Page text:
I don’t always read the notes in Ted’s file from the Drs or nurses. I tend to prefer the in person interpretations over the cold words on a paper (in a digital document actually). I prefer to look the person in the eyes and search for hope there.
I also spend a good amount of time looking up what words actually mean when I do decide to read a report. I mostly have the general idea of many of the definitions, but still, I get curious as to if a word actually means what I think it does.
Take moribund for instance, it seems like such an odd term. Honestly, if I just say it in my head, it sounds more like a Victorian name for a little girl or a crotchety old aunt. It could be a happy little name: “Look at little miss Moribund, she picked all of the dahlias from the side garden” or in a more exasperated tone, “Honestly Aunt Moribund, we don’t have to invite everyone in who knocks on the door”.
Needless to say, my versions are easier to contemplate than the actual meaning of ” being in the state of dying“.
The same report also used the term Purulence. Which, if I was just to guess on that one, it sounds like the description of a gem or opal or pearl or something. Maybe how it shimmers in natural light. ” Her pearl earings had the purulence of a calm lake on a moonlit night”. But no, it is really just another way to say ‘condition of containing or forming pus’. Eww
These terms were in the report of his bronchoscopy from yesterday. I had read them prior to coming into the hospital today, so when the sad songs came on the radio on the drive in, I let myself cry along. I was also curious to see what today’s bronchoscopy would result in.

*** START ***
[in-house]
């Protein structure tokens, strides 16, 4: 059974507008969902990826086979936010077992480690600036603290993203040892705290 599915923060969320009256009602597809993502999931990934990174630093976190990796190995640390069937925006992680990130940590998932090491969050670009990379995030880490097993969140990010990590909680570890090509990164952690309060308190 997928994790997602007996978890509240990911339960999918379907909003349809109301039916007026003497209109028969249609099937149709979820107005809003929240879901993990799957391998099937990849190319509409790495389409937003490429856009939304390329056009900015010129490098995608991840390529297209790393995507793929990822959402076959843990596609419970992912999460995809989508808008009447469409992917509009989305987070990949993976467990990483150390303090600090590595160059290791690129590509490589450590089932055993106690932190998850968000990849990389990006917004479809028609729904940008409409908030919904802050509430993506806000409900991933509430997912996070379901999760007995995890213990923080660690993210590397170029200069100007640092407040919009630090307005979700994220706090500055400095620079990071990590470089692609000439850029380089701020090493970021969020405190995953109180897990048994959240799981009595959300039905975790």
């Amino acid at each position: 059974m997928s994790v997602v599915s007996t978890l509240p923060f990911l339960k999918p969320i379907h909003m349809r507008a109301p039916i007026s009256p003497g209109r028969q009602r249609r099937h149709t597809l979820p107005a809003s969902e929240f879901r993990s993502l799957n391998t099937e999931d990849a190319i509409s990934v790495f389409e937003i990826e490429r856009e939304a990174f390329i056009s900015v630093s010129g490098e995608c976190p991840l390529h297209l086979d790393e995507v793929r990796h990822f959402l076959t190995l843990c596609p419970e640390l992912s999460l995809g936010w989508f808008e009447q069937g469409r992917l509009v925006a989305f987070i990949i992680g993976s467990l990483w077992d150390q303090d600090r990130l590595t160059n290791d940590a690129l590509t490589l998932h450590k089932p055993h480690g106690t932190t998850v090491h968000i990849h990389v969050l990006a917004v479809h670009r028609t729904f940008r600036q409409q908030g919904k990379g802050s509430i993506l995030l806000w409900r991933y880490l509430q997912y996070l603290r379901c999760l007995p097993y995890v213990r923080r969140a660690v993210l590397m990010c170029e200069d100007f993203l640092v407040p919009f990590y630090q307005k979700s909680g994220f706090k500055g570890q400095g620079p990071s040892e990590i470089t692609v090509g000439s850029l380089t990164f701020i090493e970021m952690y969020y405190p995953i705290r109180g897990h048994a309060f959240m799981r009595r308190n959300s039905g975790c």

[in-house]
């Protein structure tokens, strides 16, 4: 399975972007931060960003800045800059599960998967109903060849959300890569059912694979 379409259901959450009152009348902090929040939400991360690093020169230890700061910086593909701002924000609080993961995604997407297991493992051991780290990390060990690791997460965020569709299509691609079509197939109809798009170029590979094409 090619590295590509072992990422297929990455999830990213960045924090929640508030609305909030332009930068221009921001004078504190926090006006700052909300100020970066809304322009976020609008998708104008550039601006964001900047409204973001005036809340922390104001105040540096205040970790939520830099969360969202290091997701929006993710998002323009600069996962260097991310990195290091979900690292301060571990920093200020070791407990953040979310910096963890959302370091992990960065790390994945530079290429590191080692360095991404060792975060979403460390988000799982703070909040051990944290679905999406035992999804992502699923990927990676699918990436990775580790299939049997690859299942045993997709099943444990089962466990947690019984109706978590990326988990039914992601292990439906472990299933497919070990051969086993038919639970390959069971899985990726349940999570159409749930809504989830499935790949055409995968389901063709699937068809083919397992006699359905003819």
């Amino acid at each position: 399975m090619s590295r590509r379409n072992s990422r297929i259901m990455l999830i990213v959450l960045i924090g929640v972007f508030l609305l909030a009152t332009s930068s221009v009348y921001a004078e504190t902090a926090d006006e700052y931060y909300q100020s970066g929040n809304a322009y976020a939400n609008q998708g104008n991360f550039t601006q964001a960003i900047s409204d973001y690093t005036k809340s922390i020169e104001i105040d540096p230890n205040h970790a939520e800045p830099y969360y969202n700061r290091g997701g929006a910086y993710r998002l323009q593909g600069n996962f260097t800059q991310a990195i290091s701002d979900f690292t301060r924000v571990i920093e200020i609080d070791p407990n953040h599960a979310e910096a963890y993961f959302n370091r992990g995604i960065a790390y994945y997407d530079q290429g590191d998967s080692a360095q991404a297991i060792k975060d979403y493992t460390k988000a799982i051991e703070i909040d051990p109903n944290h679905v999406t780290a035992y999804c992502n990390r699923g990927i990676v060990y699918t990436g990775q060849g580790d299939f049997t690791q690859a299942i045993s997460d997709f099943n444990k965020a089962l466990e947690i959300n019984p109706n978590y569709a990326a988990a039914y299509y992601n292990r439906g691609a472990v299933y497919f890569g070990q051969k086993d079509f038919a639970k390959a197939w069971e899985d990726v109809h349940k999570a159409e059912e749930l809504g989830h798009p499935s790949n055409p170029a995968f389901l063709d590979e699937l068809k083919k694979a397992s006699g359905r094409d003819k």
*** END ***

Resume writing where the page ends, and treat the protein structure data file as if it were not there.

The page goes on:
The Dr. came in shortly after my arrival and said that they had taken another xray and she was curious to see how the radiologist would read it as she was a bit bias. Before I could stop myself, I asked just which way her bias ran. She assured me that her bias ran on the positive side of things when possible. She showed me the xray compared to the prior day’s and to my uneducated eyes, it looked slightly better as well. She said that she was setting up today’s bronch and would be back as soon as the respiratory therapy team came in with the equipment.
I’m on friendly terms with just about everyone on the RT team, so I stayed in the room while he set up the equipment. I lowered the blinds and positioned myself at an angle that I was out of the way, but hoping that I could still maybe be allowed to watch. Yesterday, they wouldn’t even let me wait outside the room, but I ran through all kinds of arguments to use to plead that I be allowed to view the procedure this time. Just as I had settled on which argument to use, the Dr showed up with my nurse and said: “I feel like you want to watch this one, so you may if you want”. I almost squealed with delight, and only felt the slightest bit cheated out of not being able to use my persuasion. My nurse put me right up next to the bed with a birds eye view and I got to see from start to finish. It was so cool to see the inside of his lungs – even if it was also a bit disturbing.
I went to lunch with a pal and when I returned, there were 4 people in Ted’s room and the Dr met me at the entrance to let me know that they had flipped him to his belly and just as she had predicted, it caused some distress and loosened more secretions. She ushered me away and said that I wasn’t allowed to watch this time. They then had to bronch him once more and left him on his stomach with the scope and camera still in the room because she was sure they would need to do it in a few hours.
They did come back and suctioned out a bit and again left all of the equipment in his room in case needed overnight.
He is still on 100% oxygen, so he doesn’t have much wiggle room on his settings, but he is still hanging in there.
Another win for today.